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Optics Express

Optics Express

  • Editor: C. Martijn de Sterke
  • Vol. 15, Iss. 18 — Sep. 3, 2007
  • pp: 11341–11357
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Single-shot, space- and time-resolved measurement of rotational wavepacket revivals in H2, D2, N2, O2, and N2O

Y.-H. Chen, S. Varma, A. York, and H. M. Milchberg  »View Author Affiliations


Optics Express, Vol. 15, Issue 18, pp. 11341-11357 (2007)
http://dx.doi.org/10.1364/OE.15.011341


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Abstract

Femtosecond laser-induced alignment and periodic recurrences in hydrogen and deuterium are measured in a single shot for the first time, in a room temperature gas cell. Single-shot Supercontinuum Spectral Interferometry (SSSI) is employed, with measurements also performed in room temperature samples of nitrogen, oxygen, and nitrous oxide. Unlike previous optical techniques for probing molecular alignment in gases or liquids, SSSI quantitatively and directly measures the degree of molecular alignment without reliance on model fits, and it can do so with spatial resolution transverse to the pump beam. In addition, wavepacket collisional dephasing rates can be directly measured in gas samples at useful densities.

© 2007 Optical Society of America

1. Introduction

Alignment of molecules in intense laser fields has assumed a significant level of activity in recent years [1

1. H. Stapelfeldt and T. Seideman, “Aligning molecules with strong laser pulses,” Rev. Mod. Phys. 75, 543–557 (2003). [CrossRef]

]. Applications include enhancement of high harmonic generation [2

2. R. Velotta, N. Hay, M. B. Mason, M. Castillejo, and J. P. Marangos, “High-Order Harmonic Generation in Aligned Molecules,” Phys. Rev. Lett. 87, 183901 (2001); [CrossRef]

4

4. C. Vozzi, F. Calegari, E. Benedetti, J.-P. Caumes, G. Sansone, S. Stagira, M. Nisoli, R. Torres, E. Heesel, N. Kajumba, J. P. Marangos, C. Altucci, and R. Velotta, “Controlling Two-Center Interference in Molecular High Harmonic Generation,” Phys. Rev. Lett. 95, 153902 (2005). [CrossRef] [PubMed]

], orientation of molecules for field-driven wavepacket tomography [5

5. J. Itatani, J. Levesque, D. Zeidler, Hiromichi Niikura, H. Pepin, J. C. Kieffer, P. B. Corkum, and D. M. Villeneuve, “Tomographic imaging of molecular orbitals,” Nature 432, 867–871 (2004) [CrossRef] [PubMed]

,6

6. S. Baker, J. S. Robinson, C. A. Haworth, H. Teng, R. A. Smith, C. C. Chirila, M. Lein, J. W. G. Tisch, and J. P. Marangos, “Probing Proton Dynamics in Molecules on an Attosecond Time Scale,” Science 21, 424–427 (2006). [CrossRef]

], structural studies of molecules [7

7. P. M. Felker, J. S. Baskin, and A. H. Zewail, “Rephasing of collisionless molecular coherence in large molecules,” J. Phys. Chem. 90, 724–728 (1986) [CrossRef]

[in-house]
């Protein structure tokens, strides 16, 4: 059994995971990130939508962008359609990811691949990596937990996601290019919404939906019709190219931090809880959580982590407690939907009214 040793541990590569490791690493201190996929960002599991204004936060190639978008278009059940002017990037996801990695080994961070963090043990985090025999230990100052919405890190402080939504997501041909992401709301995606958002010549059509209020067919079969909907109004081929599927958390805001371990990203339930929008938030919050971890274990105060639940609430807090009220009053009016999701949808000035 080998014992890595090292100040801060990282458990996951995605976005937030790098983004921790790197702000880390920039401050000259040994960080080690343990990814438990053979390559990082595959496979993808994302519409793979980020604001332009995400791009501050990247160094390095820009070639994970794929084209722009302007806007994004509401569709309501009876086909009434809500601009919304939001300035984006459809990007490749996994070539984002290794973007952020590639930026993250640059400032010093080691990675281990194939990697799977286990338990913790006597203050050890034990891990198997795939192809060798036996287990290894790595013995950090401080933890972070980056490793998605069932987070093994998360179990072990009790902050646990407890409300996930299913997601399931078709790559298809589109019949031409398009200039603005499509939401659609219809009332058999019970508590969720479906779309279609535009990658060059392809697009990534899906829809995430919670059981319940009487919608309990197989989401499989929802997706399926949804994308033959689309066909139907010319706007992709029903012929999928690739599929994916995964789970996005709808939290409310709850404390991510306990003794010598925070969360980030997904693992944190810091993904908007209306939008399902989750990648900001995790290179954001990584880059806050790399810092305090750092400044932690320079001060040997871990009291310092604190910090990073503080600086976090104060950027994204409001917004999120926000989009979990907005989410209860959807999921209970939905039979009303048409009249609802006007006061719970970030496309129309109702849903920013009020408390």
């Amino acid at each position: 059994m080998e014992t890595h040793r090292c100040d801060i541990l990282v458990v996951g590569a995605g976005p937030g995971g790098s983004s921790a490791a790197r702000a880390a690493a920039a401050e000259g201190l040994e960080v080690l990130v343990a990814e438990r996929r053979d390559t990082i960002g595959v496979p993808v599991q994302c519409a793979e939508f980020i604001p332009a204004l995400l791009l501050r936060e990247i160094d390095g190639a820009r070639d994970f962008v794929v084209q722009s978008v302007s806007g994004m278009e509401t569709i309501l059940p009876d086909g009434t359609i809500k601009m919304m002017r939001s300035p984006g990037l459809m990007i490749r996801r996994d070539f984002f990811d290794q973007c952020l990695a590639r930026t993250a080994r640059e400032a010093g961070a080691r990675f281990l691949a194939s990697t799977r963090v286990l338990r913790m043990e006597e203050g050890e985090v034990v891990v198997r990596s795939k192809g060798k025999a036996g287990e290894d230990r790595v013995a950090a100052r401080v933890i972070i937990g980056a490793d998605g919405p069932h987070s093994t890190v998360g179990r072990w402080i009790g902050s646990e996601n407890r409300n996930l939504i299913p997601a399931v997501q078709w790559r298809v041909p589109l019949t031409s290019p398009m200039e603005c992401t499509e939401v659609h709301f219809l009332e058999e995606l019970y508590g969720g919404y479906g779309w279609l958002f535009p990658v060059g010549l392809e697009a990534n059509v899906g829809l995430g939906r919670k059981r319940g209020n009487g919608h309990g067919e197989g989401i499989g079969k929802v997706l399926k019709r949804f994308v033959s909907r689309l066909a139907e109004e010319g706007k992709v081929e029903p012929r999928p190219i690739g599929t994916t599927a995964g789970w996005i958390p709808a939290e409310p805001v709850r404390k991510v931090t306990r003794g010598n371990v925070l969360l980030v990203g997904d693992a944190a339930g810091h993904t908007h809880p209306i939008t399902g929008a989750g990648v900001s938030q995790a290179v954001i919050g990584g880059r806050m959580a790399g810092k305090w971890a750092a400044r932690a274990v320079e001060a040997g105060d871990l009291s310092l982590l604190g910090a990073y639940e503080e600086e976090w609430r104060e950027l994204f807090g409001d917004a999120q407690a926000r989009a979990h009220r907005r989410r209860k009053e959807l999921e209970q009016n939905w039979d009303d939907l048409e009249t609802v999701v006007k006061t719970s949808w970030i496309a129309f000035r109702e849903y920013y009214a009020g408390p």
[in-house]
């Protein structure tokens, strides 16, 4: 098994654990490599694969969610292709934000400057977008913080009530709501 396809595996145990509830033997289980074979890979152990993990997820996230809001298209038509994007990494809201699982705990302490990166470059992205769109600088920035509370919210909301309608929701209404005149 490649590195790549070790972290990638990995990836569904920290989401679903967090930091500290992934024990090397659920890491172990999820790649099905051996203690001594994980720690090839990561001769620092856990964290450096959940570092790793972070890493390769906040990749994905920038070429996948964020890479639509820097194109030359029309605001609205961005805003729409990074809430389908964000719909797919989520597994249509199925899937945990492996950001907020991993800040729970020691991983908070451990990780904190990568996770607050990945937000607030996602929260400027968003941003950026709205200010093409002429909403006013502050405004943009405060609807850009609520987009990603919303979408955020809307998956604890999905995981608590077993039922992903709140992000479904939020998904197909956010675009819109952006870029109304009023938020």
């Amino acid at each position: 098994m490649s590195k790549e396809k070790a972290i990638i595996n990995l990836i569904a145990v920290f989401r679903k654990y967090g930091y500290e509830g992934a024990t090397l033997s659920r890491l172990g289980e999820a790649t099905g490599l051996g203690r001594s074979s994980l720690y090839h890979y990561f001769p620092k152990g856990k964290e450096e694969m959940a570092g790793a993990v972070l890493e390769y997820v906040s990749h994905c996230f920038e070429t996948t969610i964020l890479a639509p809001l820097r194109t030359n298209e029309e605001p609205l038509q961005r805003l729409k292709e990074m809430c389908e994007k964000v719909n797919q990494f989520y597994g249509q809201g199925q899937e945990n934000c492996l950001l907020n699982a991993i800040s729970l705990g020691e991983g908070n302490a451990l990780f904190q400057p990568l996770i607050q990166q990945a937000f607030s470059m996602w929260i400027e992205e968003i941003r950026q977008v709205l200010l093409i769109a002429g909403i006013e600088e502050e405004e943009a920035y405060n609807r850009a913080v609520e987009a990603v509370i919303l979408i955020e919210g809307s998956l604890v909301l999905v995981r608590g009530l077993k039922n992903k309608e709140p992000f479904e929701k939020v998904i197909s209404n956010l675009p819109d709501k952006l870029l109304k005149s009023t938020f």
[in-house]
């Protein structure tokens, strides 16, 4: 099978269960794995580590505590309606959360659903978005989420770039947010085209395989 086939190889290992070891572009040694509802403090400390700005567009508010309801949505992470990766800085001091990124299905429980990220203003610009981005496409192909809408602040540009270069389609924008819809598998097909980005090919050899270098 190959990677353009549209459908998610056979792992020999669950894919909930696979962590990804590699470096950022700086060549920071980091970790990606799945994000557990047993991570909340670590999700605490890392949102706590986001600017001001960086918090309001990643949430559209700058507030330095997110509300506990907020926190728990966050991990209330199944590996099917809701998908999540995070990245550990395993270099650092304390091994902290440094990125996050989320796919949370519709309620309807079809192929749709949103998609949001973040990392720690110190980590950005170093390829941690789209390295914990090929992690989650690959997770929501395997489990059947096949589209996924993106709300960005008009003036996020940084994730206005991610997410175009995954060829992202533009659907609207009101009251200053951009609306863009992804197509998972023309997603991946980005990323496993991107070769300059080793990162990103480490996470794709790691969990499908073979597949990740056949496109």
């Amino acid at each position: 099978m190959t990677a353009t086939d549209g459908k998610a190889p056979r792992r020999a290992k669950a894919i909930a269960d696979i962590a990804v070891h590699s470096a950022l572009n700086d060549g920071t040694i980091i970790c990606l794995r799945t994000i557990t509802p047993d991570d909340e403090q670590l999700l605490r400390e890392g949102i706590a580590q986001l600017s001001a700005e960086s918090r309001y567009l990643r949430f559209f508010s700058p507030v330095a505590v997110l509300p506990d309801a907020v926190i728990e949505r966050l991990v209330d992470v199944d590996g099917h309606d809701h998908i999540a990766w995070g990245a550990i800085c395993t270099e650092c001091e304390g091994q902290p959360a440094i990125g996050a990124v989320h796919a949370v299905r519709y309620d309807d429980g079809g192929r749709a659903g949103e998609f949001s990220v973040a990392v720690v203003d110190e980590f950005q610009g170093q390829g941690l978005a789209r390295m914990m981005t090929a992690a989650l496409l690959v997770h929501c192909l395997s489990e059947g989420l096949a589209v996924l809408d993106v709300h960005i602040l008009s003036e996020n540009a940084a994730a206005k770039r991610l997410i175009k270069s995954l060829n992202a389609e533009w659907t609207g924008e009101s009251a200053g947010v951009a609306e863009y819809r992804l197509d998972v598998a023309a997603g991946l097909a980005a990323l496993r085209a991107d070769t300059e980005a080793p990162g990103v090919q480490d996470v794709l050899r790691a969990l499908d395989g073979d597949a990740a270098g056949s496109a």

,8

8. L. L. Connell, T. C. Corcoran, P. W. Joireman, and P. M. Felker, “Observation and description of a new type of transient in rotational coherence spectroscopy,” J. Phys. Chem. 94, 1229–1232 (1990). [CrossRef]

], and effects on long-range atmospheric propagation of intense femtosecond laser pulses [9

9. J. R. Peñano, P. Sprangle, P. Serafim, B. Hafizi, and A. Ting, “Stimulated Raman scattering of intense laser pulses in air,” Phys. Rev. E 68, 056502 (2003). [CrossRef]

,10

10. E. T. J. Nibbering, G. Grillon, M. A. Franco, B. S. Prade, and A. Mysyrowicz, “Determination of the inertial contribution to the nonlinear refractive index of air, N2, and O2 by use of unfocused high-intensity femtosecond laser pulses,” J. Opt. Soc. Am. B 14, 650–660 (1997). [CrossRef]

].

Many methods have been developed for producing and measuring molecular alignment. Thus far, all methods use variations of the multi-shot pump and probe technique. For very low density molecular samples, an intense laser pulse (pump pulse) is used to align the molecule, and an intense ultrashort secondary pulse stepped through a variable delay (probe pulse) is used to remove electrons by field ionization and initiate coulomb explosion. The ionic fragment velocities are along the molecular axis direction at the time of electron removal, angularly resolved with respect to the pump polarization. This ‘Coulomb explosion imaging’ technique measures the time resolved molecular alignment [11

11. P. W. Dooley, I. V. Litvinyuk, Kevin F. Lee, D. M. Rayner, M. Spanner, D. M. Villeneuve, and P. B. Corkum, “Direct imaging of rotational wave-packet dynamics of diatomic molecules,” Phys. Rev. A 68, 023406 (2003). [CrossRef]

, 12

12. F. Rosca-Pruna and M. J. J. Vrakking, “Experimental Observation of Revival Structures in Picosecond Laser-Induced Alignment of I2,” Phys. Rev. Lett. 87, 153902 (2001). [CrossRef] [PubMed]

]. All optical multi-shot pump-probe methods have also been used. The earliest optical measurements of alignment were applied to picosecond optical Kerr gating in liquids [13

13. M. A. Duguay and J. W. Hansen, “An ultrafast light gate,” Appl. Phys. Lett. 15,192–194 (1969). [CrossRef]

, 14

14. E. P. Ippen and C. V. Shank, “Picosecond response of a high-repetition-rate CS2 optical Kerr gate,” Appl. Phys. Lett. 26, 92–93 (1975). [CrossRef]

]. A linearly polarized pump pulse torqued CS2 molecules into alignment, creating a transient birefringence sampled by the polarization rotation imposed on a probe pulse variably delayed in the temporal vicinity of the pump. Later, it was realized that probe pulse delays long after the pump could sample quantum echoes of the molecular alignment (also called rotational recurrences) if this measurement were performed in much less collisional CS2 vapour [15

15. J. P. Heritage, T. K. Gustafson, and C. H. Lin, “Observation of coherent transient birefringence in CS2 vapor,” Phys. Rev. Lett. 34, 1299–1302 (1975). [CrossRef]